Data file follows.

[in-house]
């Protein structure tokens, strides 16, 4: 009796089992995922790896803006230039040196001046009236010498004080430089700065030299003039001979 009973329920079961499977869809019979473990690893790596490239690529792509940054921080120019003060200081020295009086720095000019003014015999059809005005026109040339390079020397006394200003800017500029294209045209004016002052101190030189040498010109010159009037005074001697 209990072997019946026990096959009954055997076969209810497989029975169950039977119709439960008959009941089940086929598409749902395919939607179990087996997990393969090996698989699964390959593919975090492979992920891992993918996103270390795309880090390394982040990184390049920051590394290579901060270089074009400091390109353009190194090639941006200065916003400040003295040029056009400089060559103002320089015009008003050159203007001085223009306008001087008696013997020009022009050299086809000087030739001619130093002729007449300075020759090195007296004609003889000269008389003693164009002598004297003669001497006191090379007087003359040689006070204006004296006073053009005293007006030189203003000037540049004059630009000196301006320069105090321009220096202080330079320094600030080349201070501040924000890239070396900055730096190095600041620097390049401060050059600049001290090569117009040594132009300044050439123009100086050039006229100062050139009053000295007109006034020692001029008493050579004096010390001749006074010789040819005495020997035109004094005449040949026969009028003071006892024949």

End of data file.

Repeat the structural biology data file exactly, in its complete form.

[in-house]
């Protein structure tokens, strides 16, 4: 009796089992995922790896803006230039040196001046009236010498004080430089700065030299003039001979 009973329920079961499977869809019979473990690893790596490239690529792509940054921080120019003060200081020295009086720095000019003014015999059809005005026109040339390079020397006394200003800017500029294209045209004016002052101190030189040498010109010159009037005074001697 209990072997019946026990096959009954055997076969209810497989029975169950039977119709439960008959009941089940086929598409749902395919939607179990087996997990393969090996698989699964390959593919975090492979992920891992993918996103270390795309880090390394982040990184390049920051590394290579901060270089074009400091390109353009190194090639941006200065916003400040003295040029056009400089060559103002320089015009008003050159203007001085223009306008001087008696013997020009022009050299086809000087030739001619130093002729007449300075020759090195007296004609003889000269008389003693164009002598004297003669001497006191090379007087003359040689006070204006004296006073053009005293007006030189203003000037540049004059630009000196301006320069105090321009220096202080330079320094600030080349201070501040924000890239070396900055730096190095600041620097390049401060050059600049001290090569117009040594132009300044050439123009100086050039006229100062050139009053000295007109006034020692001029008493050579004096010390001749006074010789040819005495020997035109004094005449040949026969009028003071006892024949």